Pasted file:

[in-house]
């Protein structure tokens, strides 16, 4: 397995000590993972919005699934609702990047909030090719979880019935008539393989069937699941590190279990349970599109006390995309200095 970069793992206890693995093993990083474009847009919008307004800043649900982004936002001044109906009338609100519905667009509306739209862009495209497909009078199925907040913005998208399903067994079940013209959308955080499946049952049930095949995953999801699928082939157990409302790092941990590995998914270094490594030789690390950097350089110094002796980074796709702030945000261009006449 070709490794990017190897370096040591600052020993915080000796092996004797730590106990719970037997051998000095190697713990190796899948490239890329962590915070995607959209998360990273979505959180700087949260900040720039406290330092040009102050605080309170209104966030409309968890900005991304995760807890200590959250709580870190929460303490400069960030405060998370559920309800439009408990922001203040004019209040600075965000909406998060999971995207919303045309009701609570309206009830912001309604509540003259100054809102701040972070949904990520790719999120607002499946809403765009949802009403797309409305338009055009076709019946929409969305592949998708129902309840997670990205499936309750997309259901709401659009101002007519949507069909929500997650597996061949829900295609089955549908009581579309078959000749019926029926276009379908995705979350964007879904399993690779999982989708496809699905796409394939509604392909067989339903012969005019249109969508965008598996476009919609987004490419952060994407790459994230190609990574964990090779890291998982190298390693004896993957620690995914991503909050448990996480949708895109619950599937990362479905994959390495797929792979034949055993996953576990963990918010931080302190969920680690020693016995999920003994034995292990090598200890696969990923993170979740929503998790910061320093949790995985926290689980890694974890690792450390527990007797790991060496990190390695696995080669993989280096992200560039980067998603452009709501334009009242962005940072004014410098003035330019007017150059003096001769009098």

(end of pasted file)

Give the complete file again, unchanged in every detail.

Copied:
[in-house]
């Protein structure tokens, strides 16, 4: 397995000590993972919005699934609702990047909030090719979880019935008539393989069937699941590190279990349970599109006390995309200095 970069793992206890693995093993990083474009847009919008307004800043649900982004936002001044109906009338609100519905667009509306739209862009495209497909009078199925907040913005998208399903067994079940013209959308955080499946049952049930095949995953999801699928082939157990409302790092941990590995998914270094490594030789690390950097350089110094002796980074796709702030945000261009006449 070709490794990017190897370096040591600052020993915080000796092996004797730590106990719970037997051998000095190697713990190796899948490239890329962590915070995607959209998360990273979505959180700087949260900040720039406290330092040009102050605080309170209104966030409309968890900005991304995760807890200590959250709580870190929460303490400069960030405060998370559920309800439009408990922001203040004019209040600075965000909406998060999971995207919303045309009701609570309206009830912001309604509540003259100054809102701040972070949904990520790719999120607002499946809403765009949802009403797309409305338009055009076709019946929409969305592949998708129902309840997670990205499936309750997309259901709401659009101002007519949507069909929500997650597996061949829900295609089955549908009581579309078959000749019926029926276009379908995705979350964007879904399993690779999982989708496809699905796409394939509604392909067989339903012969005019249109969508965008598996476009919609987004490419952060994407790459994230190609990574964990090779890291998982190298390693004896993957620690995914991503909050448990996480949708895109619950599937990362479905994959390495797929792979034949055993996953576990963990918010931080302190969920680690020693016995999920003994034995292990090598200890696969990923993170979740929503998790910061320093949790995985926290689980890694974890690792450390527990007797790991060496990190390695696995080669993989280096992200560039980067998603452009709501334009009242962005940072004014410098003035330019007017150059003096001769009098």